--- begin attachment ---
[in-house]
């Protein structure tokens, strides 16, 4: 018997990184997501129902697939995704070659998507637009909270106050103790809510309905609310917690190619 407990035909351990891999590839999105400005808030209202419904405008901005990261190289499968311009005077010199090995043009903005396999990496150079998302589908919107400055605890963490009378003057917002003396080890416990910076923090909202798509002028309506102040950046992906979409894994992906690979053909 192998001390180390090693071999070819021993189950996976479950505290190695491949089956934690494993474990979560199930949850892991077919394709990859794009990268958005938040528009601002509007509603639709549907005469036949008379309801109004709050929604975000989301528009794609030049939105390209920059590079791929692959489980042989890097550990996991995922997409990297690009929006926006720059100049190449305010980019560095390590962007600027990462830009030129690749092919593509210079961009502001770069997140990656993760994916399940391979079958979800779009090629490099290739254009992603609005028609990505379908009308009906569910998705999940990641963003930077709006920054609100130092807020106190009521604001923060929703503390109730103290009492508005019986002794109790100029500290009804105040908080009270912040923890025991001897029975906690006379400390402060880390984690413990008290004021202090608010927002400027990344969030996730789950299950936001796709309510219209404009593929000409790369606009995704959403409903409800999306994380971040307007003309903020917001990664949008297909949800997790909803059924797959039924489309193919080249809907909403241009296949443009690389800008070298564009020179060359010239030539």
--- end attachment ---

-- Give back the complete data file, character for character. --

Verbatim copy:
[in-house]
């Protein structure tokens, strides 16, 4: 018997990184997501129902697939995704070659998507637009909270106050103790809510309905609310917690190619 407990035909351990891999590839999105400005808030209202419904405008901005990261190289499968311009005077010199090995043009903005396999990496150079998302589908919107400055605890963490009378003057917002003396080890416990910076923090909202798509002028309506102040950046992906979409894994992906690979053909 192998001390180390090693071999070819021993189950996976479950505290190695491949089956934690494993474990979560199930949850892991077919394709990859794009990268958005938040528009601002509007509603639709549907005469036949008379309801109004709050929604975000989301528009794609030049939105390209920059590079791929692959489980042989890097550990996991995922997409990297690009929006926006720059100049190449305010980019560095390590962007600027990462830009030129690749092919593509210079961009502001770069997140990656993760994916399940391979079958979800779009090629490099290739254009992603609005028609990505379908009308009906569910998705999940990641963003930077709006920054609100130092807020106190009521604001923060929703503390109730103290009492508005019986002794109790100029500290009804105040908080009270912040923890025991001897029975906690006379400390402060880390984690413990008290004021202090608010927002400027990344969030996730789950299950936001796709309510219209404009593929000409790369606009995704959403409903409800999306994380971040307007003309903020917001990664949008297909949800997790909803059924797959039924489309193919080249809907909403241009296949443009690389800008070298564009020179060359010239030539």